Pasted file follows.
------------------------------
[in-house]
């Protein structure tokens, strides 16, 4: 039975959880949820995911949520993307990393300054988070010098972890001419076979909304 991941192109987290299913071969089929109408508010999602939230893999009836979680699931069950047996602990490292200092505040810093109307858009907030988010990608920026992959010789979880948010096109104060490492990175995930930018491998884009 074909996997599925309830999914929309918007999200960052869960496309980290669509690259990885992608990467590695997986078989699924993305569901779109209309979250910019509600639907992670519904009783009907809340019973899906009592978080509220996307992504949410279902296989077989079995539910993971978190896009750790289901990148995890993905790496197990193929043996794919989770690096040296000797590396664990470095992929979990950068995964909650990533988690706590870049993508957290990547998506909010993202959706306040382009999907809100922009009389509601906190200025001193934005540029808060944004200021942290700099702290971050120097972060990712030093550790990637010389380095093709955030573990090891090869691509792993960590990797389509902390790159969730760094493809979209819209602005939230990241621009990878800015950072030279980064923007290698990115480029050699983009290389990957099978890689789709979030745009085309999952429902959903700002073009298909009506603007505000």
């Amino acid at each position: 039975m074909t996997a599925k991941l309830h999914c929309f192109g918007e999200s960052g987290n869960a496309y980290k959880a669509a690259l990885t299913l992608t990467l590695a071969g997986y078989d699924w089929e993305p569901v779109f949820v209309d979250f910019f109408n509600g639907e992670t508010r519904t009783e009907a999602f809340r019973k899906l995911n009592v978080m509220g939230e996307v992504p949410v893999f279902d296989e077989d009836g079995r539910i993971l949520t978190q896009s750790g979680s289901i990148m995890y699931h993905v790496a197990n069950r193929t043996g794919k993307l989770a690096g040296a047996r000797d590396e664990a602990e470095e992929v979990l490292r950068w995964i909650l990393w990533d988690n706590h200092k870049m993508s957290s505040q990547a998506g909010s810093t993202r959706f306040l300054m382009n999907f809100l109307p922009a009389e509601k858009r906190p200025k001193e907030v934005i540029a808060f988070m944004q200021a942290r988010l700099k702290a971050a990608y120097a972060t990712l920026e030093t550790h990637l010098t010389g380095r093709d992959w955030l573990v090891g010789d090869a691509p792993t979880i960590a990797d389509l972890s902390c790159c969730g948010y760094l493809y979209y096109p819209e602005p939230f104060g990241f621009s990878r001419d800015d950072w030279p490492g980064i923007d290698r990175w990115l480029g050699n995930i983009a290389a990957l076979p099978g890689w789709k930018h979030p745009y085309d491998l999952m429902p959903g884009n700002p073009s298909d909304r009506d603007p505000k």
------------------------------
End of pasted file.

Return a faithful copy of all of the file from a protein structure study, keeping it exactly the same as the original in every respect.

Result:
[in-house]
């Protein structure tokens, strides 16, 4: 039975959880949820995911949520993307990393300054988070010098972890001419076979909304 991941192109987290299913071969089929109408508010999602939230893999009836979680699931069950047996602990490292200092505040810093109307858009907030988010990608920026992959010789979880948010096109104060490492990175995930930018491998884009 074909996997599925309830999914929309918007999200960052869960496309980290669509690259990885992608990467590695997986078989699924993305569901779109209309979250910019509600639907992670519904009783009907809340019973899906009592978080509220996307992504949410279902296989077989079995539910993971978190896009750790289901990148995890993905790496197990193929043996794919989770690096040296000797590396664990470095992929979990950068995964909650990533988690706590870049993508957290990547998506909010993202959706306040382009999907809100922009009389509601906190200025001193934005540029808060944004200021942290700099702290971050120097972060990712030093550790990637010389380095093709955030573990090891090869691509792993960590990797389509902390790159969730760094493809979209819209602005939230990241621009990878800015950072030279980064923007290698990115480029050699983009290389990957099978890689789709979030745009085309999952429902959903700002073009298909009506603007505000």
């Amino acid at each position: 039975m074909t996997a599925k991941l309830h999914c929309f192109g918007e999200s960052g987290n869960a496309y980290k959880a669509a690259l990885t299913l992608t990467l590695a071969g997986y078989d699924w089929e993305p569901v779109f949820v209309d979250f910019f109408n509600g639907e992670t508010r519904t009783e009907a999602f809340r019973k899906l995911n009592v978080m509220g939230e996307v992504p949410v893999f279902d296989e077989d009836g079995r539910i993971l949520t978190q896009s750790g979680s289901i990148m995890y699931h993905v790496a197990n069950r193929t043996g794919k993307l989770a690096g040296a047996r000797d590396e664990a602990e470095e992929v979990l490292r950068w995964i909650l990393w990533d988690n706590h200092k870049m993508s957290s505040q990547a998506g909010s810093t993202r959706f306040l300054m382009n999907f809100l109307p922009a009389e509601k858009r906190p200025k001193e907030v934005i540029a808060f988070m944004q200021a942290r988010l700099k702290a971050a990608y120097a972060t990712l920026e030093t550790h990637l010098t010389g380095r093709d992959w955030l573990v090891g010789d090869a691509p792993t979880i960590a990797d389509l972890s902390c790159c969730g948010y760094l493809y979209y096109p819209e602005p939230f104060g990241f621009s990878r001419d800015d950072w030279p490492g980064i923007d290698r990175w990115l480029g050699n995930i983009a290389a990957l076979p099978g890689w789709k930018h979030p745009y085309d491998l999952m429902p959903g884009n700002p073009s298909d909304r009506d603007p505000k």